Have You Seen These People?
You know her…
The manager who expects everyone to do what she said – simply because she said it. “It’s their job…they’re being paid to do it. Why should I have to do any more than that?” She leaves a trail of bitter, frustrated staff in her wake.
Her staff do the least they can to get by and count the minutes until they can go home.
You also know him…
The leader with a new idea every day, with big dreams, who doesn’t remember what he told you yesterday, and asks five different people to do the same thing. He leaves a trail of exhausted, frustrated, and often disillusioned staff behind him.
His team members try hard and keep rallying to the next dream-of-the-day…until they question their own commitment or his competence and ultimately, give up.
Both the the manager who treats people like machines and the discombobulated visionary leader who is so busy reading the map that they crash the car are symptoms of the same problem:
Either / or thinking
If you’ve spent any time at all in leadership development, you’ve certainly heard it:
“Either you’re a leader or you’re a manager.”
(Usually followed by a passionate argument for why one is better.)
Make It Stop!
The problem with leader vs manager thinking is that we don’t need one or the other.
We need both.
Peter Drucker defined leadership and management like this:
Management is doing things right. Leadership is doing the right things.
I’ve never found a team, organization, or a leader that doesn’t need both.
When we fail at either, we frustrate, burn out, embitter, exhaust, and disillusion our teams.
Contrast this either / or thinking with the work of Gandhi or Nelson Mandela – both amazing leaders who write at length about the organization it took to accomplish their vision for change.
Seek the “And”
If you want to be an effective manager, you need to motivate, inspire, and develop your team – and those are all leadership activities.
If you want to be an effective leader, you need people to know what they’re doing, how to do it, and how to do it well – and those are management activities.
We need to do the right things AND we need to do them well.
We need both, but we don’t always act like it. We praise one and scorn the other.
Why Do We Do This?
Imagine you’re an ancient Greek trying to understand the world. You devise a system to order your thinking and bring precision to your language and study.
Your name is Aristotle and you’ve invented logic.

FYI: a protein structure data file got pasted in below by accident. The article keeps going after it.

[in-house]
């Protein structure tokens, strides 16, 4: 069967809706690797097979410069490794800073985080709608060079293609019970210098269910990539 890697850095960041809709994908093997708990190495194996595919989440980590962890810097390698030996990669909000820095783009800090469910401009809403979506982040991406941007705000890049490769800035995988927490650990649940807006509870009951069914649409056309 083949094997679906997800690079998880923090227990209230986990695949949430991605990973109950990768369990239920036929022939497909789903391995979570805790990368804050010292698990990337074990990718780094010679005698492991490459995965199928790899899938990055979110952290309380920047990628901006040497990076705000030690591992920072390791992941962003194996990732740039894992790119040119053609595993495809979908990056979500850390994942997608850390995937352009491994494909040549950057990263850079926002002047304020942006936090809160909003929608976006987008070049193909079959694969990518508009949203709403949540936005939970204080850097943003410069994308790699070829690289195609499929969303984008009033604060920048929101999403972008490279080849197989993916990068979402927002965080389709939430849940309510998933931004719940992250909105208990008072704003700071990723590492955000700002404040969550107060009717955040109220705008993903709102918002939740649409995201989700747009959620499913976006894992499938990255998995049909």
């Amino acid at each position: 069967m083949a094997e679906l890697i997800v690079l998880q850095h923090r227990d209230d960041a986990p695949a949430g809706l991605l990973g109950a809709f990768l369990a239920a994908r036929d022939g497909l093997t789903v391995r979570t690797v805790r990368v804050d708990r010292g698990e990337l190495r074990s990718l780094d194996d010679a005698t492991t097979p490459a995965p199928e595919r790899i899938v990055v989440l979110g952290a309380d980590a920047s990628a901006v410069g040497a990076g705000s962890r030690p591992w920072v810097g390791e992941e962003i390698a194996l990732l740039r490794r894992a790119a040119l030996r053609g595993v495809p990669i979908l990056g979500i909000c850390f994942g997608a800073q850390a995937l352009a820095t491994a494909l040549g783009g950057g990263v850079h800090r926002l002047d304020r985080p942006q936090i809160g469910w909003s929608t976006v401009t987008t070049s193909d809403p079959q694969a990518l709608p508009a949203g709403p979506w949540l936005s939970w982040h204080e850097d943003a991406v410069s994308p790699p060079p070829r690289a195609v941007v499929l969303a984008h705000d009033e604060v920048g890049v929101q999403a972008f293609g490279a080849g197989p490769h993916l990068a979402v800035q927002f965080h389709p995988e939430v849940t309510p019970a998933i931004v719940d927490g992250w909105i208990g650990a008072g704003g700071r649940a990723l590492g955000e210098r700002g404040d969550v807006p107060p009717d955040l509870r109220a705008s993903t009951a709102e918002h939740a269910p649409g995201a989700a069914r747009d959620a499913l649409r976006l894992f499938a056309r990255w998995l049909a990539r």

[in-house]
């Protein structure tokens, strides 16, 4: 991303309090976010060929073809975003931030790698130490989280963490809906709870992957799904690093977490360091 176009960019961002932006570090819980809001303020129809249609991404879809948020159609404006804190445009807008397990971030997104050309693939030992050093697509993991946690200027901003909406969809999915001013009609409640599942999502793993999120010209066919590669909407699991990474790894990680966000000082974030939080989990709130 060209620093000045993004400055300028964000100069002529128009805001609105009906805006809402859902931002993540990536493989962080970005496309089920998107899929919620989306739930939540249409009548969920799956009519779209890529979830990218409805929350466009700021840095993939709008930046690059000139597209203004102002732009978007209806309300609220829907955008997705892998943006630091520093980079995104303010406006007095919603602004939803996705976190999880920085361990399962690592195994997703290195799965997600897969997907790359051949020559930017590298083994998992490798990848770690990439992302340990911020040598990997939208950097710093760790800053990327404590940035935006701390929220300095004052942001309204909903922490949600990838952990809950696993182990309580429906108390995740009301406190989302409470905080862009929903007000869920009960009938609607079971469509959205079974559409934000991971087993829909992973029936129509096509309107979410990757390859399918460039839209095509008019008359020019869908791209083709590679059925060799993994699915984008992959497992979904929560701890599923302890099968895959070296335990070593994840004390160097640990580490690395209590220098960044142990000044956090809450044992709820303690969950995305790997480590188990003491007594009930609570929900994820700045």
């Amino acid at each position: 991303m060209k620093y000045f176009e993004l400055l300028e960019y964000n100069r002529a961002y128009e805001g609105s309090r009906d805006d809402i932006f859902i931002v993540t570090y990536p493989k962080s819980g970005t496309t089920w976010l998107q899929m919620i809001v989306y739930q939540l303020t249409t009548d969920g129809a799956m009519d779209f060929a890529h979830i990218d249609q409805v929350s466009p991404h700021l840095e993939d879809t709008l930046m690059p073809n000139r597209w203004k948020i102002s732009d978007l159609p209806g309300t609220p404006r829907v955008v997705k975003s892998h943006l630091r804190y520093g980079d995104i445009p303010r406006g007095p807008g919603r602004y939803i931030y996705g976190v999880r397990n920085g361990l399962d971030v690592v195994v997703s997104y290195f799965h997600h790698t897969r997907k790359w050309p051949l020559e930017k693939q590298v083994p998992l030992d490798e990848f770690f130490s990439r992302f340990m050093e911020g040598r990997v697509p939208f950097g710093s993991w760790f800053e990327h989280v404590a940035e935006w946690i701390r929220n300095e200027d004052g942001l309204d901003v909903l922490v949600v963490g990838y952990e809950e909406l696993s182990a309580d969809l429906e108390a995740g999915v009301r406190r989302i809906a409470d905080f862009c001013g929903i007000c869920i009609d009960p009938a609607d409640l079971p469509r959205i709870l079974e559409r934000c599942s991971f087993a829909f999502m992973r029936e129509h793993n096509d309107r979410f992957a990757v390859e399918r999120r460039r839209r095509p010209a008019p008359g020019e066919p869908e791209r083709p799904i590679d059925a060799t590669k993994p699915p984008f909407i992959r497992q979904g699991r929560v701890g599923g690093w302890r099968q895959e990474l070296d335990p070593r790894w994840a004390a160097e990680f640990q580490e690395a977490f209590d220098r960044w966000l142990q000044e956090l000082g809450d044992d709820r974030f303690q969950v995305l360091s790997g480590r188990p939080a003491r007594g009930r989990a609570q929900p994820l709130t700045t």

You classify things as this or that…a duck and a goose are both birds, but a duck is not a goose and vice versa.
And for thousands of years to come, people study things by separating them to the smallest parts. And we learn a lot this way.
We begin to understand how people work together and accomplish amazing things. To do it, we separate different behaviors:
This is leadership…
That is management…
We neatly put each behavior in its respective pile and we learn much.
But not everything.
You Can’t Reduce an Elephant
The problem with this way of learning is that we don’t reintegrate our knowledge. You can understand the parts, but not understand the whole.
Think back to when you learned to drive a car – at first you focus on each behavior independently.
- Clean the windshield.
- Cruise control.
But when you drive, you don’t separate your acceleration, signaling, braking, etc. You integrate them and do them fluidly…switching back and forth between whichever behavior is needed at the time.
Segregating ideas and behaviors is useful for study, but horrible for practice.
Peter Senge said it like this: If you cut an elephant in half, you don’t end up with two smaller elephants.
You need all the parts working together.
Focus On Strengths
Work from your strengths as a leader or a manager, but recognize that to be effective, you need a minimal level of each.
Our no-nonsense manager from the beginning of this post will be more effective if she treats people humanely, ties their work to the mission, and encourages her staff.
Our visionary leader will be more effective if he limits whipsaw changes and honors (and leverages!) the team’s time and effort with at least a minimal amount of organization.
“If you have built castles in the air, your work need not be lost; that is where they should be. Now put the foundations under them.” -Henry David Thoreau
Do you believe the separation between leadership and management is useful in practice?
In your experience, what happens when a team goes too far in one direction?
David M. Dye